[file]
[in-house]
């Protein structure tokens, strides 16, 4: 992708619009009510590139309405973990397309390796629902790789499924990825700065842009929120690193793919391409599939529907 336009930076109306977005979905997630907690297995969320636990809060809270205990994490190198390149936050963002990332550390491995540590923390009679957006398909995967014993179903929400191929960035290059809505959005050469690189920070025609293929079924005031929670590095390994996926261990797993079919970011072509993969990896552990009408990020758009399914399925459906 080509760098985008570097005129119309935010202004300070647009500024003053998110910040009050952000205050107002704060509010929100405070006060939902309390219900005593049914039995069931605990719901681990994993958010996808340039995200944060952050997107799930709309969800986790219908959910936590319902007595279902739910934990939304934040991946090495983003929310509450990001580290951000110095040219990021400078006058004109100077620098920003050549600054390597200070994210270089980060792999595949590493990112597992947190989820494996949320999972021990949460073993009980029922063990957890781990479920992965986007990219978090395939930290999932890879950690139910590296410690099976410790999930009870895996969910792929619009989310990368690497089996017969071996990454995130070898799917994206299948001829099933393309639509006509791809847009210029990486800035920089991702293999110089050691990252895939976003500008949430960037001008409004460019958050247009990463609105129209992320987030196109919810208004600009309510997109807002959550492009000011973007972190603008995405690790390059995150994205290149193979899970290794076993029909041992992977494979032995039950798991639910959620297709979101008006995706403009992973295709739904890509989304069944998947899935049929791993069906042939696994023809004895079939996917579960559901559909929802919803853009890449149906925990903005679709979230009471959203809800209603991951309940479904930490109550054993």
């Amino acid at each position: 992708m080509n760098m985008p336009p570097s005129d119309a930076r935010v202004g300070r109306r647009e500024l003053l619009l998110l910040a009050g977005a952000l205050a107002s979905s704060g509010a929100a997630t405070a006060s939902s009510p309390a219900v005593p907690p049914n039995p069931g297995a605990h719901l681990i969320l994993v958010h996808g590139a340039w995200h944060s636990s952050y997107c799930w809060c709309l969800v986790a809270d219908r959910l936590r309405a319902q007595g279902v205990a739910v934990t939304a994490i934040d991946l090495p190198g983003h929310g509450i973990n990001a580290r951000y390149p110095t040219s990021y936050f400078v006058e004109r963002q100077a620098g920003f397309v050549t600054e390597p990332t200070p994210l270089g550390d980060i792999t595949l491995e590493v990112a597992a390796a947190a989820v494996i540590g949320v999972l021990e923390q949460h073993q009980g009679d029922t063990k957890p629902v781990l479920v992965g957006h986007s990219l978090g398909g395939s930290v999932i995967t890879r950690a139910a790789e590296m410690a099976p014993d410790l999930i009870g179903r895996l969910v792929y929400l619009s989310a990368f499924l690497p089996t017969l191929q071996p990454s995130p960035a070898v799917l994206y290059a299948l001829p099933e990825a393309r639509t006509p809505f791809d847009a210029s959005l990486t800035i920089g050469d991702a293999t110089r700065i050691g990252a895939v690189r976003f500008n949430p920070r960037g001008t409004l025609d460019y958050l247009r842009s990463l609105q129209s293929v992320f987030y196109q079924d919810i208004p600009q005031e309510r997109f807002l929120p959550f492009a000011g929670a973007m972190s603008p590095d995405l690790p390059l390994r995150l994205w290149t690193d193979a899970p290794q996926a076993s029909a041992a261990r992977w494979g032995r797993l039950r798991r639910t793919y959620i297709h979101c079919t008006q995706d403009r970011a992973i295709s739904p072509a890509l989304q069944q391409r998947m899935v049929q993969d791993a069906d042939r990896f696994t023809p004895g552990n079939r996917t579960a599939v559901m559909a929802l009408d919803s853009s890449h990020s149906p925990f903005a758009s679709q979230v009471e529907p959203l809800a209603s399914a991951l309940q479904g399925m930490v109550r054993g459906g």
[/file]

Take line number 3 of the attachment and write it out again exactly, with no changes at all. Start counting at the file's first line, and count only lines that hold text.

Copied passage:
């Amino acid at each position: 992708m080509n760098m985008p336009p570097s005129d119309a930076r935010v202004g300070r109306r647009e500024l003053l619009l998110l910040a009050g977005a952000l205050a107002s979905s704060g509010a929100a997630t405070a006060s939902s009510p309390a219900v005593p907690p049914n039995p069931g297995a605990h719901l681990i969320l994993v958010h996808g590139a340039w995200h944060s636990s952050y997107c799930w809060c709309l969800v986790a809270d219908r959910l936590r309405a319902q007595g279902v205990a739910v934990t939304a994490i934040d991946l090495p190198g983003h929310g509450i973990n990001a580290r951000y390149p110095t040219s990021y936050f400078v006058e004109r963002q100077a620098g920003f397309v050549t600054e390597p990332t200070p994210l270089g550390d980060i792999t595949l491995e590493v990112a597992a390796a947190a989820v494996i540590g949320v999972l021990e923390q949460h073993q009980g009679d029922t063990k957890p629902v781990l479920v992965g957006h986007s990219l978090g398909g395939s930290v999932i995967t890879r950690a139910a790789e590296m410690a099976p014993d410790l999930i009870g179903r895996l969910v792929y929400l619009s989310a990368f499924l690497p089996t017969l191929q071996p990454s995130p960035a070898v799917l994206y290059a299948l001829p099933e990825a393309r639509t006509p809505f791809d847009a210029s959005l990486t800035i920089g050469d991702a293999t110089r700065i050691g990252a895939v690189r976003f500008n949430p920070r960037g001008t409004l025609d460019y958050l247009r842009s990463l609105q129209s293929v992320f987030y196109q079924d919810i208004p600009q005031e309510r997109f807002l929120p959550f492009a000011g929670a973007m972190s603008p590095d995405l690790p390059l390994r995150l994205w290149t690193d193979a899970p290794q996926a076993s029909a041992a261990r992977w494979g032995r797993l039950r798991r639910t793919y959620i297709h979101c079919t008006q995706d403009r970011a992973i295709s739904p072509a890509l989304q069944q391409r998947m899935v049929q993969d791993a069906d042939r990896f696994t023809p004895g552990n079939r996917t579960a599939v559901m559909a929802l009408d919803s853009s890449h990020s149906p925990f903005a758009s679709q979230v009471e529907p959203l809800a209603s399914a991951l309940q479904g399925m930490v109550r054993g459906g």